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by Ann-Marie Levine
(Port Washington, NY)


I purchased these last week at a nursery but neglected to ask what they were. The stalks and leaves remind me of the spiky sedums (angelina etc.) but with fewer leaves.

The flowers are papery and there is quite a bit of budding.

I have them in a rail box in the full sun (we are in Zone 7). Not sure what their habit is, but they look like they will spread.

Drought Smart Plants reply:

Hi Ann-Marie – you’ll love these.

They’re Portulaca, and these are annuals grown from seed every year, so enjoy them in a warm sunny area, without too much water.

As you’ve noted, they have similar succulent leaves to Sedum, and like the same conditions.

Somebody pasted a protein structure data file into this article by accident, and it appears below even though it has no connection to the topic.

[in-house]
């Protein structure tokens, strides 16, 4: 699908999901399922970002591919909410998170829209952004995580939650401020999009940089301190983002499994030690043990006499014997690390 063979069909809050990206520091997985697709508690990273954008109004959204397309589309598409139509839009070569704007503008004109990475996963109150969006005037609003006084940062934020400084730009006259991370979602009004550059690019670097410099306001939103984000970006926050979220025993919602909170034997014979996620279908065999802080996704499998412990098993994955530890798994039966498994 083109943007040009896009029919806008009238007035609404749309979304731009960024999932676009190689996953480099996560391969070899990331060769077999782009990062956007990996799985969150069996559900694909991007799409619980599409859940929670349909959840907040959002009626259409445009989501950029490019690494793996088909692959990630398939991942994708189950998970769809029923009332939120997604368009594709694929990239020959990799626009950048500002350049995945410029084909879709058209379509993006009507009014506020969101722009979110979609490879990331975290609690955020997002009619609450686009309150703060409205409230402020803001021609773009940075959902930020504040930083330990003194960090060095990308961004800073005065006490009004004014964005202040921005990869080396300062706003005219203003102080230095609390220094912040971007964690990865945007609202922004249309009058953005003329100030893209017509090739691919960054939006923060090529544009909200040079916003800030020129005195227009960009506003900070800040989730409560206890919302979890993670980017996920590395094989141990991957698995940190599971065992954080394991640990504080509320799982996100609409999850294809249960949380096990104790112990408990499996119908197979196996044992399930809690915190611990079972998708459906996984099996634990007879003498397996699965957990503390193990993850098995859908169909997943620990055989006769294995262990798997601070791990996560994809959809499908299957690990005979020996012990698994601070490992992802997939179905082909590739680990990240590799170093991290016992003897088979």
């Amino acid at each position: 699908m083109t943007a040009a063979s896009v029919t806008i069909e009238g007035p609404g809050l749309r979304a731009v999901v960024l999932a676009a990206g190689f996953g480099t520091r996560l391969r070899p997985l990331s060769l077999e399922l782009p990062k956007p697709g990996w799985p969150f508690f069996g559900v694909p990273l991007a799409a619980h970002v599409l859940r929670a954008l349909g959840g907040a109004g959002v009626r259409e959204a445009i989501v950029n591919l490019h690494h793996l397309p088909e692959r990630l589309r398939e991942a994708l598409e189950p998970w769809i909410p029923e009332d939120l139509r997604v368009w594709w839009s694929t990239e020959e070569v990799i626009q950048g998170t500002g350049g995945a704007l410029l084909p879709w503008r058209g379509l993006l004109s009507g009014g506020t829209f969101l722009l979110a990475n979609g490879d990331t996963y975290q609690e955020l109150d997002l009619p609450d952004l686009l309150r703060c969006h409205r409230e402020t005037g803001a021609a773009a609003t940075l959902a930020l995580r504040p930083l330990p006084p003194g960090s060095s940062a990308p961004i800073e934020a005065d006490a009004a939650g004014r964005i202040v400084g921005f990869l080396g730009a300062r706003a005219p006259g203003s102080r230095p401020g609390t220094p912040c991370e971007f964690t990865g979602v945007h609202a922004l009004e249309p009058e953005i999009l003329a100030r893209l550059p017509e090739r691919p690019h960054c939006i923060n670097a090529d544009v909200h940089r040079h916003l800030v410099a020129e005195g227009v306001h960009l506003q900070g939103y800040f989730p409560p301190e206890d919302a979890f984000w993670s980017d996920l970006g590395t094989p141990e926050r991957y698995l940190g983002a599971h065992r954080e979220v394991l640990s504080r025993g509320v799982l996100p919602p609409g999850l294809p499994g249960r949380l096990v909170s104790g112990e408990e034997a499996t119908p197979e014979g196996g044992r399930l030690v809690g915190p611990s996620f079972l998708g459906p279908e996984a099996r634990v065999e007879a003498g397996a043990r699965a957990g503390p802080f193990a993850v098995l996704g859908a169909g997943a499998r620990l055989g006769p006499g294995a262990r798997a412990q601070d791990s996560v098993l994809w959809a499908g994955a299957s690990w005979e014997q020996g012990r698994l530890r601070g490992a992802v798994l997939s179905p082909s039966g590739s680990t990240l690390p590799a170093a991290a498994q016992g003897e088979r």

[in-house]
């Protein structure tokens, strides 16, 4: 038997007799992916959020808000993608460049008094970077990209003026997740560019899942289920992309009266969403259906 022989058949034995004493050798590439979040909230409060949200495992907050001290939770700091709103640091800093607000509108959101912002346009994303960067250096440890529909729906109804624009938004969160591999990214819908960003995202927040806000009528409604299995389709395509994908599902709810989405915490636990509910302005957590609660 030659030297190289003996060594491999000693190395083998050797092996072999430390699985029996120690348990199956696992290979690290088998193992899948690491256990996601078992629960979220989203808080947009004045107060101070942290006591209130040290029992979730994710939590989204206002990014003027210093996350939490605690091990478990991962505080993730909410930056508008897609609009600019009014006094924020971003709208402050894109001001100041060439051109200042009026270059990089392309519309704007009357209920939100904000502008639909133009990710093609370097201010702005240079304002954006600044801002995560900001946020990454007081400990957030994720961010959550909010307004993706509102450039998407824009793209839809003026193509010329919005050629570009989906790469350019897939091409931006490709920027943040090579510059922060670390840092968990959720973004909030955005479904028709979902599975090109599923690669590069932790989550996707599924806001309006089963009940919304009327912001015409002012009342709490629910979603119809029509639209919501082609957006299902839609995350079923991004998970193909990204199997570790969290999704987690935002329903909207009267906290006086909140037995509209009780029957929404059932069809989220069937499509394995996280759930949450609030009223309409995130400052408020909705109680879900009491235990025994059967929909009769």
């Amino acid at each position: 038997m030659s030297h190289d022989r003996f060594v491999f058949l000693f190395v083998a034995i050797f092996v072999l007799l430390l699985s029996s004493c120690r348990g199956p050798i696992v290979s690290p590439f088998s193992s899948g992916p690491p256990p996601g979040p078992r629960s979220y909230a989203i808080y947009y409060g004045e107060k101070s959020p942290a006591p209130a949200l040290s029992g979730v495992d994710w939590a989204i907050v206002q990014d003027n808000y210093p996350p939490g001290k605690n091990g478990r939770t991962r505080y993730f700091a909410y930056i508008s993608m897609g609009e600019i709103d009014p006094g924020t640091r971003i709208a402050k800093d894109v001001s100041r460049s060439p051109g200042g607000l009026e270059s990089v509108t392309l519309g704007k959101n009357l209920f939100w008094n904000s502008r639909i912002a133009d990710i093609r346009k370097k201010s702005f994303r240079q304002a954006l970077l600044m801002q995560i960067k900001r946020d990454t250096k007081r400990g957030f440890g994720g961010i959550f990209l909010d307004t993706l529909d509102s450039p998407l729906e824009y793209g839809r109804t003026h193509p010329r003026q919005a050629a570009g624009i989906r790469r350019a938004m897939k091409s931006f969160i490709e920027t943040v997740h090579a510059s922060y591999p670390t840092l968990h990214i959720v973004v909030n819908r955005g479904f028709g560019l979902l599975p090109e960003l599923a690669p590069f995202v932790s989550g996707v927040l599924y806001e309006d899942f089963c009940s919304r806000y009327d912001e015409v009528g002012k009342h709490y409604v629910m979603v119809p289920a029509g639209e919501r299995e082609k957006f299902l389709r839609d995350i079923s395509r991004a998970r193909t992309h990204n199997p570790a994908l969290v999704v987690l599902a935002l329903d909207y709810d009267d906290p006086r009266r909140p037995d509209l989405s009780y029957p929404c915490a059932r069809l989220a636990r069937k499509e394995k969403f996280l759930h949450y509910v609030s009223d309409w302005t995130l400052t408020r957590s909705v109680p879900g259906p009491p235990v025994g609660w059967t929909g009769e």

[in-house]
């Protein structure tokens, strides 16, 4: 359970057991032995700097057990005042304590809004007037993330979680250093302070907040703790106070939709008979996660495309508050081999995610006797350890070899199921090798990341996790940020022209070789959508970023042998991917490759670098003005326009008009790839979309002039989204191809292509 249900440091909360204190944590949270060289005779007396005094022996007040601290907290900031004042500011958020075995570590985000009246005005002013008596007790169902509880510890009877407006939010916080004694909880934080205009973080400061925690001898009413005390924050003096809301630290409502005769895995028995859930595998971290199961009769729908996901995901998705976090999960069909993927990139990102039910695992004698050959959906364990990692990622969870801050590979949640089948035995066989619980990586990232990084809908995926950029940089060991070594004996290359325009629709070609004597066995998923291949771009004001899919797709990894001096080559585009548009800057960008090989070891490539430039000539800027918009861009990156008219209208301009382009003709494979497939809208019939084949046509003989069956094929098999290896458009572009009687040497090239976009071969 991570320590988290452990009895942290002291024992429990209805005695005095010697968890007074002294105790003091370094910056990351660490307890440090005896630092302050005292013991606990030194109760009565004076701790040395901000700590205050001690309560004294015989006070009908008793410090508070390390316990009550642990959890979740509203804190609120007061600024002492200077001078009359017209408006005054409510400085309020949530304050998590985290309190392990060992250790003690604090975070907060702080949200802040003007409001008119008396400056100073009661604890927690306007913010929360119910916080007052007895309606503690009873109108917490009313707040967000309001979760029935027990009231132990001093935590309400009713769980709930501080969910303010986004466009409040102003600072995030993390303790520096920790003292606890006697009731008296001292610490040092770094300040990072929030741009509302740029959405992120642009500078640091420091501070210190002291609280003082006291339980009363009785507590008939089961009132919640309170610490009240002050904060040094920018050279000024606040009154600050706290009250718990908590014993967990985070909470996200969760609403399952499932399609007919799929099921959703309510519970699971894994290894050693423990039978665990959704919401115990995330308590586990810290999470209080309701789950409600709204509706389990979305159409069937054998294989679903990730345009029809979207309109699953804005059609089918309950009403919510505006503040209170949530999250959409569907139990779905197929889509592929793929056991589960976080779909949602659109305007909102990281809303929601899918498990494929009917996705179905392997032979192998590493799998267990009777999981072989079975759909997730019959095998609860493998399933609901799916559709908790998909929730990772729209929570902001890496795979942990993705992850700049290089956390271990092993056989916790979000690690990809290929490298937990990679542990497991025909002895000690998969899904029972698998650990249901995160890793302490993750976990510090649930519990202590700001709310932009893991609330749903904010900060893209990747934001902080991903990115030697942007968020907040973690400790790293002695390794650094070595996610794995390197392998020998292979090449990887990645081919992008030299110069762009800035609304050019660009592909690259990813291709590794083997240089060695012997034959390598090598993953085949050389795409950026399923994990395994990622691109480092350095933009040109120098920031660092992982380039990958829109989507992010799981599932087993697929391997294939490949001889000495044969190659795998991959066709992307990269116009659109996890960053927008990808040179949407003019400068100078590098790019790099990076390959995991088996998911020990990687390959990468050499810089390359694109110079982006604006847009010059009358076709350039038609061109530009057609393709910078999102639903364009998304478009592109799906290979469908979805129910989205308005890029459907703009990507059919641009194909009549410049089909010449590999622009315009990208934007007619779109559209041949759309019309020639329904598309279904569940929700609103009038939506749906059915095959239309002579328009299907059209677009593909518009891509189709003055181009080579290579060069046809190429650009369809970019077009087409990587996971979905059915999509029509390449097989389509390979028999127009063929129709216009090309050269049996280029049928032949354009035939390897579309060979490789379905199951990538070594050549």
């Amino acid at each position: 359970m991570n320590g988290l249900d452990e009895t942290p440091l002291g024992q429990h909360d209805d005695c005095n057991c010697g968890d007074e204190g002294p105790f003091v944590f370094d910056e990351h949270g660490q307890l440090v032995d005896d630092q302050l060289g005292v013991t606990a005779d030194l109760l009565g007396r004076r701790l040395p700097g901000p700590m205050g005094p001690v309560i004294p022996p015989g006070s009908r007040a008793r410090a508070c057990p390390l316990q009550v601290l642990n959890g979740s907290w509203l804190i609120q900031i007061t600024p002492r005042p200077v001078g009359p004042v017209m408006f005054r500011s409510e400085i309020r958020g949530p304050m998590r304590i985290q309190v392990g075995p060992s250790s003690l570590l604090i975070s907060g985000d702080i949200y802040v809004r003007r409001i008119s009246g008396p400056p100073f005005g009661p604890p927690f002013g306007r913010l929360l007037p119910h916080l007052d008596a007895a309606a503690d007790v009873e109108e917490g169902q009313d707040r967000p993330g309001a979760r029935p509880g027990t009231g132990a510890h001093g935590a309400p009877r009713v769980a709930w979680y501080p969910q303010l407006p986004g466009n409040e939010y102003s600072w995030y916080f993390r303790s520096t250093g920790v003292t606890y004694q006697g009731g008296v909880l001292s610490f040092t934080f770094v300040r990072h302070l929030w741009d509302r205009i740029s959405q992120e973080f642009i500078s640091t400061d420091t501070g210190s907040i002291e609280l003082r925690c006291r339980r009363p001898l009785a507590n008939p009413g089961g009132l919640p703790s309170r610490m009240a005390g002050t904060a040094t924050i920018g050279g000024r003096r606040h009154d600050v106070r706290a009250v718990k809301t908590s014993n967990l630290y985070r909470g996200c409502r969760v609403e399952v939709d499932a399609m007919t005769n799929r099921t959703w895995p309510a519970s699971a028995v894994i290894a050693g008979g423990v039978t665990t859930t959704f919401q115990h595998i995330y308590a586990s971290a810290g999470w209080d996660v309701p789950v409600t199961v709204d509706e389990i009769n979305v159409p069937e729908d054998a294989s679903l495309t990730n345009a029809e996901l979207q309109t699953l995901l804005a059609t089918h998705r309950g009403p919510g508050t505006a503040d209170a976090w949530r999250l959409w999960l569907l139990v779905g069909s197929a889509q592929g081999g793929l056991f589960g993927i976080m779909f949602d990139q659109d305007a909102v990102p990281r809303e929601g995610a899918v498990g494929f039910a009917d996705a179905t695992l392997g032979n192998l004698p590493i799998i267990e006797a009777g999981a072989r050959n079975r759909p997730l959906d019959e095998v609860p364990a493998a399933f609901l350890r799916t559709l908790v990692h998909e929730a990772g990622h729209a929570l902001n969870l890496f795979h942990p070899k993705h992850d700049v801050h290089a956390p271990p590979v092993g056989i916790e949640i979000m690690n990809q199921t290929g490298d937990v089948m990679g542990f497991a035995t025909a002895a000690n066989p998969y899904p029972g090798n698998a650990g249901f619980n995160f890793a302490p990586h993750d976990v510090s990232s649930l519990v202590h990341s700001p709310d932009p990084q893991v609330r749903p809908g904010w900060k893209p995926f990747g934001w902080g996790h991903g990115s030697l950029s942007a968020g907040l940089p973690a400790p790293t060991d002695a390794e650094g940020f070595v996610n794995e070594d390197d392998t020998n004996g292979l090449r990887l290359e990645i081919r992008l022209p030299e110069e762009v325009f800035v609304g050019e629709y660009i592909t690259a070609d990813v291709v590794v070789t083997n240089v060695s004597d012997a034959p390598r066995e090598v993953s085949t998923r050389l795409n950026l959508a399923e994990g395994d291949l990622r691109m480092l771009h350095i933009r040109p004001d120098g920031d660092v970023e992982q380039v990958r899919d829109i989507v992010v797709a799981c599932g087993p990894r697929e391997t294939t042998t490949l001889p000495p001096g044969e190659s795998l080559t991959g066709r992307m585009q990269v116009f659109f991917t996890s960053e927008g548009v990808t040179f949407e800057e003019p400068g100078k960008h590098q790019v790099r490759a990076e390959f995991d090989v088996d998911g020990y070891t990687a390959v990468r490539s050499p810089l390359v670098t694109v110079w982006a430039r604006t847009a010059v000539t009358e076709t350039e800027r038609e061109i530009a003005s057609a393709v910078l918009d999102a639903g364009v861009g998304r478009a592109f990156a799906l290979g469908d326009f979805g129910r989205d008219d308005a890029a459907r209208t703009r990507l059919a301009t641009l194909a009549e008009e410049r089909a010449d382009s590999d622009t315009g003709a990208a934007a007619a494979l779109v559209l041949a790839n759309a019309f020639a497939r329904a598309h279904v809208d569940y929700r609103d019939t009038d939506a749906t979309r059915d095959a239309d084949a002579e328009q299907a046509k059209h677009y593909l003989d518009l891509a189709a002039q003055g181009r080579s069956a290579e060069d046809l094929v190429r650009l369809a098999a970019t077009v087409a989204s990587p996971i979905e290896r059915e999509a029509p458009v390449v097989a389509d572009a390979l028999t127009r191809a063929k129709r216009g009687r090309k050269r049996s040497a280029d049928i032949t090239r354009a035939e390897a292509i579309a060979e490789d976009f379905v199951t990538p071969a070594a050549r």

See these posts for more:

Two Succulents Flowering

Basket of Unknown Beauty

The Strange Tale of the Nasturtium Seed

Comments for Sedum, perhaps?

Oct 17, 2021

Thanks, Steve
by: Jacki Cammidge, Certified Horticulturist

As I live in a colder climate than Hawaii, I call this type of short lived perennial or a perennial that isn’t hardy for my climate, an annual.

Oct 17, 2021

Its a double flowering Portulaca grandiflora
by: Cereusly steve

Not all Portulaca are annuals. Some are perennial and a few Pacific Island (including Hawaii) and African species are actually small shrubs.